Services that your spouse provided for operating your household or services that are incidental to your operations cannot be used as a basis for allocation of income to your spouse. When you claim this addition to income, you should be prepared to provide us with verification of those services performed and the substantial contribution made by your spouse.
Medical Care Savings Account Non-qualified Withdrawls
Your non-qualified withdrawal from a Montana medical care savings account is a withdrawal that you made during the tax year for any purpose other than to pay for eligible medical expenses or long-term care. You can refer to Montana Form MSA for detailed instructions. You should report any nonqualified withdrawals from your Montana medical care savings account as an addition to federal adjusted gross income on this line.
Farm and Ranch risk Management Account Taxable Distributions
A distribution from your Montana farm and ranch risk management account is taxable in either of the following situations:
* The distribution is from a fund that was previously excluded from Montana adjusted gross income as a farm and ranch risk management account deposit; or
* The distribution was not distributed within five years from the date the original deposit was made.
You may also be subject to a penalty on your farm and ranch management account distribution if it is not distributed within five years from the date of the original
Addition for Dependent Care Assistance Credit Adjustment
If you have claimed business expenses for providing dependent care assistance on your federal Schedules C, E or F and now are claiming the Montana dependent care assistance credits on Form 2, Schedule V, line 15, you will have to add the amount of the dependent care assistance expenses used to calculate your Montana dependent care assistance credits on Montana Form DCAC as an addition to federal adjusted gross income on this line.
Addition for Smaller Federal Estate and Trust Taxable Distributions
Differences between Montana’s laws and the federal laws may mean that the Montana taxable distribution that you received from an estate or trust is greater than your federal taxable distribution from the same estate or trust. If so, the difference is an addition to federal adjusted gross income and you should report it on this line.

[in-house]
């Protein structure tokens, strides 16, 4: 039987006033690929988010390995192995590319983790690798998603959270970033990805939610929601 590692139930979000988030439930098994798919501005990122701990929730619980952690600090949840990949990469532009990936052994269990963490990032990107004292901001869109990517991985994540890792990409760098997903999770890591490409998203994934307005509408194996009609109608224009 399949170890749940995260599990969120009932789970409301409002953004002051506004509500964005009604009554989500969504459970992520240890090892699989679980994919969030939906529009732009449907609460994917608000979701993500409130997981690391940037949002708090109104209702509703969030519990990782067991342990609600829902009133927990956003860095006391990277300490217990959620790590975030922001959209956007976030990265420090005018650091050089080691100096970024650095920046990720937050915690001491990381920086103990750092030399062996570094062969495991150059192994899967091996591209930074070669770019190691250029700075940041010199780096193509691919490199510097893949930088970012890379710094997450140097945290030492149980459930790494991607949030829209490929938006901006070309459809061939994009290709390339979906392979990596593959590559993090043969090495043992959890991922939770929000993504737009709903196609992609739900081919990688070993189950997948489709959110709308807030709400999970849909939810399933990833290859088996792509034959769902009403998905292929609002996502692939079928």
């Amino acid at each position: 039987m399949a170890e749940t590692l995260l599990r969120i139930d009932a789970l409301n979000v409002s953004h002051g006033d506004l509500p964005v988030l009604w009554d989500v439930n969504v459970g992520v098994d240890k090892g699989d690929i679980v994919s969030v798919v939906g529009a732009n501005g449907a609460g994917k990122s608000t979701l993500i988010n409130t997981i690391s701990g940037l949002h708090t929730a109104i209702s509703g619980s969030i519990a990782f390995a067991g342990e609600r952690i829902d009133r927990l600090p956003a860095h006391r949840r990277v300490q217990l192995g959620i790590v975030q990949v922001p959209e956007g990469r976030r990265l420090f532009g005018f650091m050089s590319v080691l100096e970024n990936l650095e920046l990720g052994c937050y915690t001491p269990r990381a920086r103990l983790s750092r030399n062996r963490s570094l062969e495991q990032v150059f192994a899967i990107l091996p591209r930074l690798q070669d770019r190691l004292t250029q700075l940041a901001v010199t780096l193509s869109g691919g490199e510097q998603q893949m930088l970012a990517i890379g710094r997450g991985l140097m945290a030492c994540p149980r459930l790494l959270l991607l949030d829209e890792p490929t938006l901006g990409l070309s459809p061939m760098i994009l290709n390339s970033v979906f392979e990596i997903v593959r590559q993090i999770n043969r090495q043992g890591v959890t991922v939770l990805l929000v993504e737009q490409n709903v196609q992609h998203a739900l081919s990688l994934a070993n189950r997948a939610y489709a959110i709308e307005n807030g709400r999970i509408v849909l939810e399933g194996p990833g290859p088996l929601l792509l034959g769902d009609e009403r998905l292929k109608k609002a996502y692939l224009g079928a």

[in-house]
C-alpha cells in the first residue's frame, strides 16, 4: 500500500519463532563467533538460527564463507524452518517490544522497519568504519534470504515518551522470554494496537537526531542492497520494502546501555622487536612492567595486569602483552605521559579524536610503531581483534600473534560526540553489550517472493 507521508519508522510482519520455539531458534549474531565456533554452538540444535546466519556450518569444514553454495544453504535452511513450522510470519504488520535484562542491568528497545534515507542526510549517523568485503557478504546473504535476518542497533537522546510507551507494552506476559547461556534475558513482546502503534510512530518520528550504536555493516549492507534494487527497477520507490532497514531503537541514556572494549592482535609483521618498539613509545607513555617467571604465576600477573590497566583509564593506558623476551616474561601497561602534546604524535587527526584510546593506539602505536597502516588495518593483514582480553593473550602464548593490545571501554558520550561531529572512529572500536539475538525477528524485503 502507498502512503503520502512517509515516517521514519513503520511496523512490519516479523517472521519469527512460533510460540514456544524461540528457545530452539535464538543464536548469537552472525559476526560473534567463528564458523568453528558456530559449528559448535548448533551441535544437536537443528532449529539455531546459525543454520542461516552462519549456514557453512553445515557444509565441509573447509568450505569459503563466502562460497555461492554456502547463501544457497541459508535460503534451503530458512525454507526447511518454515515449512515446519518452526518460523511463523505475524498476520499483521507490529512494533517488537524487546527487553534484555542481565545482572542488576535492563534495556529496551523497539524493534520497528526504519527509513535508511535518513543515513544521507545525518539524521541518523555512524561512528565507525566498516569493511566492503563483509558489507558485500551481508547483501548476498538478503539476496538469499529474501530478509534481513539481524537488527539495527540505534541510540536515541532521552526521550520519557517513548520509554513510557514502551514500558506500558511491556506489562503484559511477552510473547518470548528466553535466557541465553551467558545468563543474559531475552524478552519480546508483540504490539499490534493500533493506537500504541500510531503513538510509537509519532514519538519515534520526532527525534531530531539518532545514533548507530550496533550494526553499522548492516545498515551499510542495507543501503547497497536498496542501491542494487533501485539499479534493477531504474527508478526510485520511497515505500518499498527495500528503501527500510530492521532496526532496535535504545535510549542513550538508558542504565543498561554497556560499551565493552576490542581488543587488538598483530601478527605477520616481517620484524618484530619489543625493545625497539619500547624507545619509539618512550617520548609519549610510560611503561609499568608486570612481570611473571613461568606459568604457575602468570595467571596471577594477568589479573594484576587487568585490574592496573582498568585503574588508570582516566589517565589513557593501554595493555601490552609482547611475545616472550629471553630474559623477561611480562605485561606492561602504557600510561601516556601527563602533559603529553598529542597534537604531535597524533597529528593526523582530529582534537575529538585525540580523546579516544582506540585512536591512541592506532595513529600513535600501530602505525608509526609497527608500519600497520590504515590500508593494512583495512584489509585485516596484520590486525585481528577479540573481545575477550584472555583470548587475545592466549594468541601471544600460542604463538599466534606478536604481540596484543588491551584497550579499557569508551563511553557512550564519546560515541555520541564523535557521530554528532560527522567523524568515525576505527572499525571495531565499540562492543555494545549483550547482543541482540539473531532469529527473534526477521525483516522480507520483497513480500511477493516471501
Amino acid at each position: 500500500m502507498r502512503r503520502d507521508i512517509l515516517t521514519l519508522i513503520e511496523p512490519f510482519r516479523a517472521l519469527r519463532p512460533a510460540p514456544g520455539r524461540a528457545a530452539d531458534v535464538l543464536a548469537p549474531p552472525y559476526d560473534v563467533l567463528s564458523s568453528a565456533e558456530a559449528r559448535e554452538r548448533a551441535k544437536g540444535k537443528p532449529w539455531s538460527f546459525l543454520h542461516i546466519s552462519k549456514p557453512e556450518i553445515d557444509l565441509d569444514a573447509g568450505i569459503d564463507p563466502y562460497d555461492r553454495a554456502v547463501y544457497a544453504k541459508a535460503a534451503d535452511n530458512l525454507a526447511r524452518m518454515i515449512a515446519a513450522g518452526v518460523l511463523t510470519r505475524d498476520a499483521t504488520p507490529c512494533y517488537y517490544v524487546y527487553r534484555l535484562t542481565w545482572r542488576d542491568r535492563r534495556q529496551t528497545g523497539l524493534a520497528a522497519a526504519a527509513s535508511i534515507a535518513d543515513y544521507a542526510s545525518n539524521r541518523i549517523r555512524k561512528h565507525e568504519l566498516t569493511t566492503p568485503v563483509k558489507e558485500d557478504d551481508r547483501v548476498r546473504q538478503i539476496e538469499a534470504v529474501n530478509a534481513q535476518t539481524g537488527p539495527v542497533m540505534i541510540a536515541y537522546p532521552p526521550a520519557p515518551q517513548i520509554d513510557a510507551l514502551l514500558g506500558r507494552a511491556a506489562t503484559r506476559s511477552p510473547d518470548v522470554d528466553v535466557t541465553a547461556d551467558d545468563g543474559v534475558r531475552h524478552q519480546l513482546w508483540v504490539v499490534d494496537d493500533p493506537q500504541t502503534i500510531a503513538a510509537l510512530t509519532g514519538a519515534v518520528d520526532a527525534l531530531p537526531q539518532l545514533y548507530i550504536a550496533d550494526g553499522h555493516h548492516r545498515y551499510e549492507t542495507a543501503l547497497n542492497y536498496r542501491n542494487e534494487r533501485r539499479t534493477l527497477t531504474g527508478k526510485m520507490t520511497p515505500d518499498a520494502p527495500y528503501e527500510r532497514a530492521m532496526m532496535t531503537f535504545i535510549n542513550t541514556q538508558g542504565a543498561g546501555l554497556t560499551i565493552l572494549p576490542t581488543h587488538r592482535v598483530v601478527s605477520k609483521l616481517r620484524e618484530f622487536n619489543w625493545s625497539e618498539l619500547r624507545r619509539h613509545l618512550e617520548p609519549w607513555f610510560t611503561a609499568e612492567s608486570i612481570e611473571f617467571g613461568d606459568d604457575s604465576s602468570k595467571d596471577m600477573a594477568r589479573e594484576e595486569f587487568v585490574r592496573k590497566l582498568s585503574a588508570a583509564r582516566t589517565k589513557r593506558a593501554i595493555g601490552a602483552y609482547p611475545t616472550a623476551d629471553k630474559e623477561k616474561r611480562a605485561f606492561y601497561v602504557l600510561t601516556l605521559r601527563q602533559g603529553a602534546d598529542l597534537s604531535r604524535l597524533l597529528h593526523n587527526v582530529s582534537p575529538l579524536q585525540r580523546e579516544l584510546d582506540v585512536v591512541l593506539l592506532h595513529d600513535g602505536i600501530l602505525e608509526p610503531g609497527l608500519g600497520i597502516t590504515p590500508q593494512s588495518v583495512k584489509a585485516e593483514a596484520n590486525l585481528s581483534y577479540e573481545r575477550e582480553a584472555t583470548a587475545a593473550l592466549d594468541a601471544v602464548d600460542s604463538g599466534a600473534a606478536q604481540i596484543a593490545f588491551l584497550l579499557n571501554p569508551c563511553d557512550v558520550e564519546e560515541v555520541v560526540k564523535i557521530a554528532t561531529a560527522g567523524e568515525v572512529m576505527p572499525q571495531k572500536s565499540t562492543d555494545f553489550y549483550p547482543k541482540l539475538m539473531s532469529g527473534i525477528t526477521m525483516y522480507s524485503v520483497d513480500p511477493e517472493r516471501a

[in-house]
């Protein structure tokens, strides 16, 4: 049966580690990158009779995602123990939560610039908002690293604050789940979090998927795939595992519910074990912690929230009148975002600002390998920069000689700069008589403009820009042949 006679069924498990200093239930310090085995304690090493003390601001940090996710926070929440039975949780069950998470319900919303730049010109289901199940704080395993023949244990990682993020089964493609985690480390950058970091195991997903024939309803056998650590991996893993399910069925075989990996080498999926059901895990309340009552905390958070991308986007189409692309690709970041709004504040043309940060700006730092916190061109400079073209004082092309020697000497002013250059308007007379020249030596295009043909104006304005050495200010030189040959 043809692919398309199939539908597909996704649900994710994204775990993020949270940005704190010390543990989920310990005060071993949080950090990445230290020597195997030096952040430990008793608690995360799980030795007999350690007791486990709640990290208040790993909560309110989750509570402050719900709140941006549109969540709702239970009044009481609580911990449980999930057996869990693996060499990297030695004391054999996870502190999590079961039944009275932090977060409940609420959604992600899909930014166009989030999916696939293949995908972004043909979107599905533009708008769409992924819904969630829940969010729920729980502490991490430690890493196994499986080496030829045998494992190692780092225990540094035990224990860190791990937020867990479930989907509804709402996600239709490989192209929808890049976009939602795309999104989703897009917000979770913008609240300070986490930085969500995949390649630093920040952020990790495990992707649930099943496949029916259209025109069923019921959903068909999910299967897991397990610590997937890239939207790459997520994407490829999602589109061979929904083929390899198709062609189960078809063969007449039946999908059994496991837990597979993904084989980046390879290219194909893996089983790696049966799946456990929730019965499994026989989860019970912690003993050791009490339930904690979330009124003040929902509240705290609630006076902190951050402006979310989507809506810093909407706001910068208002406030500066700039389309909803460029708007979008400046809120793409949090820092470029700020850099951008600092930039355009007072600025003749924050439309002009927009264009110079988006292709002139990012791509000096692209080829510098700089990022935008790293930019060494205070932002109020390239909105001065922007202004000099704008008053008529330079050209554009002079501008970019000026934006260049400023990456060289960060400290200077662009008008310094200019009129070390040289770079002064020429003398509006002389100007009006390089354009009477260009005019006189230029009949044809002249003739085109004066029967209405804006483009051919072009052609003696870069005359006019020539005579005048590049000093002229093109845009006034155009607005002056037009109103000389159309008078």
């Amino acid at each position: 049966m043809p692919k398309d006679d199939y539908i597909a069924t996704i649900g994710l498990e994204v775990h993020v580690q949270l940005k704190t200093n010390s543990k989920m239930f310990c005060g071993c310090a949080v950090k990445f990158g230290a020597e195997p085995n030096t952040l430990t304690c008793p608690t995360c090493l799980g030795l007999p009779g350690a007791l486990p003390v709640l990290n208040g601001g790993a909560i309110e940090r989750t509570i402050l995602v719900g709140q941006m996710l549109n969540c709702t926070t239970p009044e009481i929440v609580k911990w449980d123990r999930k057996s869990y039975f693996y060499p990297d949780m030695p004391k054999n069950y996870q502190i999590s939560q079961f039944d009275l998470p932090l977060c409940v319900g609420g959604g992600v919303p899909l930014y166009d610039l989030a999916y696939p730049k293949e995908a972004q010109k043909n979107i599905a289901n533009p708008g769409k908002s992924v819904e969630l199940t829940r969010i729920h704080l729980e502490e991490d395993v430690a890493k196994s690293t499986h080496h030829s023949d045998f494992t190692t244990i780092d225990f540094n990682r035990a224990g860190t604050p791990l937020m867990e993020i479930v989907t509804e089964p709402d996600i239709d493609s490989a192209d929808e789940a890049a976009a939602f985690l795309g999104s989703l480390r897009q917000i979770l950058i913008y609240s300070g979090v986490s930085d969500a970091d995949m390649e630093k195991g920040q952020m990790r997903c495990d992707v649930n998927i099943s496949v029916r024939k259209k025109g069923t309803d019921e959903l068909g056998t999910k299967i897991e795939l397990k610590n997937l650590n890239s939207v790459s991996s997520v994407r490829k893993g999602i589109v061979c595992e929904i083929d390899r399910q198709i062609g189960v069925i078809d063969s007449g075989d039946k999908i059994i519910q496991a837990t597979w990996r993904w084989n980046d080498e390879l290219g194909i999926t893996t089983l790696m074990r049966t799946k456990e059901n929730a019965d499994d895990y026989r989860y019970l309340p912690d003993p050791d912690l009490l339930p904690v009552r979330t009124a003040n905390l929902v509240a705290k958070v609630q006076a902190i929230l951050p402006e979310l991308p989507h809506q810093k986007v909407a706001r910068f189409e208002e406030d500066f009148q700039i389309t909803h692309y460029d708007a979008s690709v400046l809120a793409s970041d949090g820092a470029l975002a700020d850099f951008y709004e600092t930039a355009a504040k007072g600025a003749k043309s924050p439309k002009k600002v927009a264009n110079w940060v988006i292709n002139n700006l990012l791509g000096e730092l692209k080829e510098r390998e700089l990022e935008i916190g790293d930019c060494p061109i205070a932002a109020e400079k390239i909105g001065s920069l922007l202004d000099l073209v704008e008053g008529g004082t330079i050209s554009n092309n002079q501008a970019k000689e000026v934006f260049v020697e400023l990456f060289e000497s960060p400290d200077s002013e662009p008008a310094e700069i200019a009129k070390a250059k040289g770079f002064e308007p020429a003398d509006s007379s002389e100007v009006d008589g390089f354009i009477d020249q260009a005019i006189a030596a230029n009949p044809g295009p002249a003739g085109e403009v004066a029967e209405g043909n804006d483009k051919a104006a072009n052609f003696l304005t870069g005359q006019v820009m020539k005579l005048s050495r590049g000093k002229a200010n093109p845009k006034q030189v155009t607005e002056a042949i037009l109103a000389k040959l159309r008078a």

Federal Net Operating Loss Carryover
The federal net operating loss carryover that you reported on your Form 2, line 21 may be different from the amount of your Montana net operating loss carryover. On this line, you should enter the amount of your federal net operating loss carryover from line 21, and then compute your Montana net operating loss carryover using Montana Form NOL. The Montana net operating loss carryover is reported on Schedule II, line 27.
Share of federal Income Taxes Paid by your S Corp
If you are a shareholder in an S corporation that is required to pay a federal income tax on its income, you will have to add to your federal adjusted gross income that portion of your income that has been reduced by the federal income taxes paid by your S corporation. Refer to your federal Schedule K-1 to determine the amount of income that you are required to include as an addition to your federal adjusted gross income.
Title Plant Depreciation and Amortization
If you are taking a federal deduction for depreciation and amortization on a title plant, you have to add back to your federal adjusted gross income the amount of this depreciation and amortization when you determine your Montana adjusted gross income.
Premiums for Insure Montana Credit
If you were the owner of a business that received a tax credit from the Insure Montana small business health insurance program, you are not allowed a deduction for the premiums used to calculate the credit. Because the credit cannot exceed 50% of the premiums, multiply the amount of credit you are claiming by two and enter the result on this line.
Enter any other additions to federal adjusted gross income not described in lines 1 through 15. Some examples of other additions include:
* You may have a passive or rental loss carryover that is larger for federal purposes than for Montana purposes because of differences in state and federal filings in
prior years. If this results in a larger passive or rental income reportable on your Montana tax return, enter the additional amount here.
* You may have a larger capital loss carryover for federal purposes than for Montana purposes for a similar reason. If this results in larger reportable capital gains,
enter the additional amount. Please note that when computing your Montana adjusted gross income, you are allowed to carryover capital losses incurred prior to becoming a Montana resident or losses from activity in another state.
Compensation and expenditures used to compute the film production credit have to be included in taxable income in the year that the compensation and expenditures were incurred.